A frozen or burst pipe is an emergency situation: You’re facing serious and costly water damage to your home and possessions. Pipes that are especially at risk include those in outside walls and those in unheated crawl spaces, and the riskiest times are unexpected cold snaps or prolonged winter freezes.
If the pipe is frozen but has not yet burst, you need to take immediate steps to unthaw it. If the pipe has already burst, the best you can do is try to mitigate damage. Not surprisingly, prevention is the best way to deal with the problem.
If you turn on the faucet and little or no water comes out, chances are you’re dealing with a frozen pipe. You can either call in a professional or try to do the dethawing yourself by following these steps:
- Identify the pipe that is frozen and the specific area that is blocked. In many cases, the frozen area of the pipe will be covered in frost or ice, or it might be swelling from the pressure.
- If the pipe is exposed, try one of several techniques to heat it. Warm the area with a hair dryer, a heat lamp, a portable heater or electric heat tape.
- If the pipe is behind a wall, the job is going to be difficult. You can turn up the heat in the house and simply wait (although this is a gamble), tear out the wall or ceiling to access the frozen pipe, or place heaters or heat lamps near the wall.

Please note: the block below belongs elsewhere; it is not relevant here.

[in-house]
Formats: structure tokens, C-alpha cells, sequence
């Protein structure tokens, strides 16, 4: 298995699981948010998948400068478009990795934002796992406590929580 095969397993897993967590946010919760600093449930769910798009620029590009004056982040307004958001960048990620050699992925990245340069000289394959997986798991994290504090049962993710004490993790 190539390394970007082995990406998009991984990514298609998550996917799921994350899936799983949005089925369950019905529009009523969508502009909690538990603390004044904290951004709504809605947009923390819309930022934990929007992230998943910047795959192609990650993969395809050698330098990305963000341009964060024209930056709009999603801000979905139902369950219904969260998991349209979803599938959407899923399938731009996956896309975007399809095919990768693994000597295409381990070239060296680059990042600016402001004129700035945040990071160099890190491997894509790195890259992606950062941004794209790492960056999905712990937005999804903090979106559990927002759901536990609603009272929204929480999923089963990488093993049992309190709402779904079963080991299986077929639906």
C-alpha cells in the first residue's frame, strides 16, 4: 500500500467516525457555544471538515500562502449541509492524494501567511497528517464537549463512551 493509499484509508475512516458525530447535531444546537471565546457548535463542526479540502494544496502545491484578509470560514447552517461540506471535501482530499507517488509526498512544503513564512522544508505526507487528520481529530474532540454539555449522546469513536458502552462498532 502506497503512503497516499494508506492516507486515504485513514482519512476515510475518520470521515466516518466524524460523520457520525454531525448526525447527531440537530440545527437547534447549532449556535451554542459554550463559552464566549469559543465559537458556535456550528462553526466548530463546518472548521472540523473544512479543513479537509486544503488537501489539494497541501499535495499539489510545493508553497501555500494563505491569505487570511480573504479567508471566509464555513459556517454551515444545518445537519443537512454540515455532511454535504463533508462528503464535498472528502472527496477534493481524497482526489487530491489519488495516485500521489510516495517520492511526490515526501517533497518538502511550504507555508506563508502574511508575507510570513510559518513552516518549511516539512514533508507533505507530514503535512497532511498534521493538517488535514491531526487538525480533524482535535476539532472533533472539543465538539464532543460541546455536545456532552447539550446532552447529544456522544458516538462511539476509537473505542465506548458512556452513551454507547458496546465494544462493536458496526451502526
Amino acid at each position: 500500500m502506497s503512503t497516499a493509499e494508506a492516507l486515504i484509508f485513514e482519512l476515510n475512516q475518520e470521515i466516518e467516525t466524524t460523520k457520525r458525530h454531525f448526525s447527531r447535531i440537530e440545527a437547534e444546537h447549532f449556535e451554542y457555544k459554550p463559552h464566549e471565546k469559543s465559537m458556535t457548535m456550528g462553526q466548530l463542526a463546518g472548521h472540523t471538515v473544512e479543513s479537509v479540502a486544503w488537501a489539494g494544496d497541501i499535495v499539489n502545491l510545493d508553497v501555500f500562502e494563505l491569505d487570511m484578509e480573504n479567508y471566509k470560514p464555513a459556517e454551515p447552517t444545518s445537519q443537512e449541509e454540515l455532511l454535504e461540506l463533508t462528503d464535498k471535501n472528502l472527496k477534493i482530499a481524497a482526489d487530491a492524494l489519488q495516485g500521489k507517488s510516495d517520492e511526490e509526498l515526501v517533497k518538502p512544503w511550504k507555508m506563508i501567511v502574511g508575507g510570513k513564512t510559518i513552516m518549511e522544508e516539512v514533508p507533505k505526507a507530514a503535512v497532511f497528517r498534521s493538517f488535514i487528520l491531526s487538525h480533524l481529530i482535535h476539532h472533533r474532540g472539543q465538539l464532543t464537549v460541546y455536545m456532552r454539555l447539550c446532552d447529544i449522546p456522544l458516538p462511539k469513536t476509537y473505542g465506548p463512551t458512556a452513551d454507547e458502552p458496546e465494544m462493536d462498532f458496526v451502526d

If the pipe has already burst, the first and most important task is stopping the flow of water. Locate the main water supply and shut it off. A burst pipe can spew hundreds of gallons of water per hour, which can lead to devastating damage. Turn on all the cold water taps and flush all toilets to get the remaining water out of the pipes.
Once the water is under control, you’ll want to locate the section of pipe that burst. If you’re dealing with a very tiny crack, patching it up is a temporary solution. But eventually you’ll have to properly repair or replace that section of piping. This can be a DIY job if you’re handy, but call in a professional plumber if you’re not.
If a burst pipe has caused water damage, call in a professional restoration company right away. The pros will be able to clean up as much of the water as possible and prevent the damage from spreading.
Preventing a pipe from bursting in the first place is the best course of action. Here are some steps you can take in especially cold weather to reduce the chances that you’ll have to deal with thousands of dollars of water damage.
- Leave faucets trickling ever so slightly. The flow of water will prevent the pipes from freezing.
- Leave under-sink cabinet doors open so the pipes are exposed to more warm air.
- Wrap problematic pipes with electrical tape, or place a portable heater near under-sink pipes to prevent them from freezing.
- Insulate pipes, particularly those near outside walls or in unheated crawl spaces.
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